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Volney Morgan Spalding
The Michigan Alumnus 20-21


Volney Morgan Spalding was born January 29, 1849, in East Bloom
field, New York. In 1864 his family took up residence in Ann Arbor. After
 finishing his preliminary training in the Ann Arbor High School he entered
 the University of Michigan in 1869 and received the degree of A. B. with 
the class of 1873. After three years of experience as principal of the high
 schools of Battle Creek and Flint, he became a member of the faculty of 
the University and remained till 1904, for the last eighteen years of the
 period Professor of Botany. At intervals he had studied in Harvard, Cornell
 and the University of Pennsylvania, and for two years in Germany. He 
received the degree of Ph. D. from the University of Leipzig in 1894. In
1904, his health being seriously impaired, Mr. Spalding resigned to engage in
 research in the Desert Botanical Laboratory at Tucson, Arizona. From this 
work he retired in 1909. The remaining years of his life were spent in a 
sanitarium at Loma Linda, California, where he gradually became physically
 more and more helpless. He died November 12, 1918, a few weeks short 
of seventy years of age. 

He was the author of a textbook, "Guide to the Study of Common 
Plants, and Introduction to Botany;" a Monograph on the White Pine: 
Biological Relations of Desert Shrubs; Distribution and Movements of 
Desert Plants; and various papers in scientific journals.

One of his classmates says of Mr. Spalding: "We had no finer student
 and no man in our class whose level headedness and admirable qualities of
 character and whose wholesome influence over others were more recognized. 
 He was so thoroughly genuine without pretense and so sincere and lovable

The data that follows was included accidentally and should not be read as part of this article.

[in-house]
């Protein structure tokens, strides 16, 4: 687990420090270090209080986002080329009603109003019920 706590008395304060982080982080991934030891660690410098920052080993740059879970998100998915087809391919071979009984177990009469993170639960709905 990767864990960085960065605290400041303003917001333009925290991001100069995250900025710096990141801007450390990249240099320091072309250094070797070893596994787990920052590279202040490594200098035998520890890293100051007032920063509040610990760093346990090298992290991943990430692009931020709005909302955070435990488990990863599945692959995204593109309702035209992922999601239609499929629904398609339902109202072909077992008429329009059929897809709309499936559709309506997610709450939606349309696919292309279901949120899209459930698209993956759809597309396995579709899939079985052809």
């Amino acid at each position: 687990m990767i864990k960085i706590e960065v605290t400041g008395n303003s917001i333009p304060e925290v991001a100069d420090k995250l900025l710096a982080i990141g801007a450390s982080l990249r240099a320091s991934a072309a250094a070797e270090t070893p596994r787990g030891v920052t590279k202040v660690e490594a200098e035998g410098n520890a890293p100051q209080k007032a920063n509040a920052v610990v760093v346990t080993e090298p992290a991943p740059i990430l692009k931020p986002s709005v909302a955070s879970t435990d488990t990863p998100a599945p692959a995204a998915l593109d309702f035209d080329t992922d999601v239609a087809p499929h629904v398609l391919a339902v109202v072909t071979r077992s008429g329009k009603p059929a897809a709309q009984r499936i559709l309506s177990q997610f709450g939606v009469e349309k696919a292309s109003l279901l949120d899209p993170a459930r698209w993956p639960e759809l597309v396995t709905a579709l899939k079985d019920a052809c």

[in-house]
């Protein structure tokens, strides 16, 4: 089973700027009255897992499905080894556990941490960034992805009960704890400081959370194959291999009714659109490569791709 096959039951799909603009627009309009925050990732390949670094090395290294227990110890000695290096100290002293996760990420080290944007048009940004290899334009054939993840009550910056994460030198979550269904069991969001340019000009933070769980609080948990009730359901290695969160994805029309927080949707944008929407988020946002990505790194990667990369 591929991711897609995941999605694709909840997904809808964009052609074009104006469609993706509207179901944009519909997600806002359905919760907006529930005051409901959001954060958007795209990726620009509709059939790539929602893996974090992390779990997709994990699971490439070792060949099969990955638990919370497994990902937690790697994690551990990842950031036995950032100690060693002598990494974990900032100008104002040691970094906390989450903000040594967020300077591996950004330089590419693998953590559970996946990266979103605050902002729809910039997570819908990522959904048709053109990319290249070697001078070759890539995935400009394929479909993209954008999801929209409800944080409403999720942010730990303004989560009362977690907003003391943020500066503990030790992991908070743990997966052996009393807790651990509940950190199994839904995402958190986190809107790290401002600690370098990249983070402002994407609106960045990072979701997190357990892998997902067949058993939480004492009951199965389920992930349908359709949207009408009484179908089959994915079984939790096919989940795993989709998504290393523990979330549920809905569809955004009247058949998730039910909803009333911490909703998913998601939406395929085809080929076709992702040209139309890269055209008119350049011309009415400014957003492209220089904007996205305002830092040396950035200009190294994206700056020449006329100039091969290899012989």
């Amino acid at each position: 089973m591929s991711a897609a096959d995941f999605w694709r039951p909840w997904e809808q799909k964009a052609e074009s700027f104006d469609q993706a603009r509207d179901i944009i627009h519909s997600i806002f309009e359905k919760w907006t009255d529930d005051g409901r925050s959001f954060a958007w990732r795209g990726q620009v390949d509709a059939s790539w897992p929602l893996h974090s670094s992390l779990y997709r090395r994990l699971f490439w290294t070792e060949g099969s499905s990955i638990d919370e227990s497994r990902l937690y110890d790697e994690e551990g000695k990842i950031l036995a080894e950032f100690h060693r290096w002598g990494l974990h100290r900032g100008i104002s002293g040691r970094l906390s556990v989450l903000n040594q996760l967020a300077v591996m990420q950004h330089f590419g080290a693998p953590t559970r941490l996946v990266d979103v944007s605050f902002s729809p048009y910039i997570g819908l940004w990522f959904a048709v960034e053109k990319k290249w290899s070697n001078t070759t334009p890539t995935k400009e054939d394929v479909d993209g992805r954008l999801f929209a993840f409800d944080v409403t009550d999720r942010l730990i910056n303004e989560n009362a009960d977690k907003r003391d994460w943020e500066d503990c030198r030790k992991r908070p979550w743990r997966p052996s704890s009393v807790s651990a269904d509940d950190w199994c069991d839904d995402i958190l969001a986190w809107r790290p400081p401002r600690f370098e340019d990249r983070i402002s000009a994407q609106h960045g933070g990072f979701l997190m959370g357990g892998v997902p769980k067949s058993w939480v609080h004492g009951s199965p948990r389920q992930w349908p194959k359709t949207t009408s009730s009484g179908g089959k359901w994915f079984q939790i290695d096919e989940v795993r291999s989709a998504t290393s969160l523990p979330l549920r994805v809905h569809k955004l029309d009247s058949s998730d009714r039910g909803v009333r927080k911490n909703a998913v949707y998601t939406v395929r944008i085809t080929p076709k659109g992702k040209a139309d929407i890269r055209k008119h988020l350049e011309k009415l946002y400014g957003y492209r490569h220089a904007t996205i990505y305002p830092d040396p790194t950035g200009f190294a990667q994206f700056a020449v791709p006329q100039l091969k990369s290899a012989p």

in personality that his worth was recognized with a sort of reverence as
 well as affection."

Of Mr. Spalding as a teacher one of his pupils says: "To the industrious, capable student Spalding was a friend as well as a teacher. His even 
temper, genial disposition, live interest in what the student felt and did and '
said; his unbounded enthusiasm in his chosen science of botany; his full 
appreciation of the vast importance of the science to the well being of all
 mankind, all those were ever apparent and simply compelled the students 
to love him. Small wonder that they worked, not for him, but with him, and small wonder that it was claimed at Washington and elsewhere
 that Spalding had given this country a larger number of good, even eminent
 working botanists than any other teacher of this subject." An eloquent 
testimonial is to be found in the New Science Building in the bronze tablet 
presented by a hundred admiring pupils, many of whom have attained posi
tions of high distinction. 

Mr. Spalding was no recluse, burying himself in the recesses of his 
laboratory. In all the progress of the University he manifested an intelligent 
and abiding interest. With the improvement of physical and moral conditions in the city he was deeply concerned and gave largely of both time
 and money. But probably his outlook was broadest along the lines of coun
try-wide conservation. A pupil says of him: "In his native state he out
lined a rational forest policy and emphasized the best use of the large areas 
of cut over lands as early as 1875, at a time when the northern press decried
 such teaching as a dangerous heresy and menace to development. As an 
advocate of forestry he assisted in the early efforts of the United States 
Forestry Division, helped start the timber investigations, and personally con
ducted experiments and wrote the Monograph on the White Pine, a monument to his industry and thoroughness in science. As soon as conditions
 permitted Spalding inaugurated forestry education at Michigan, foreseeing
 clearly that men trained in the subject were the first requirement for real
 progress in forestry in our country; and it is a satisfaction that he lived to
 see more than two hundred carrying his faith and spreading the good work 
throughout this good country, and even far beyond."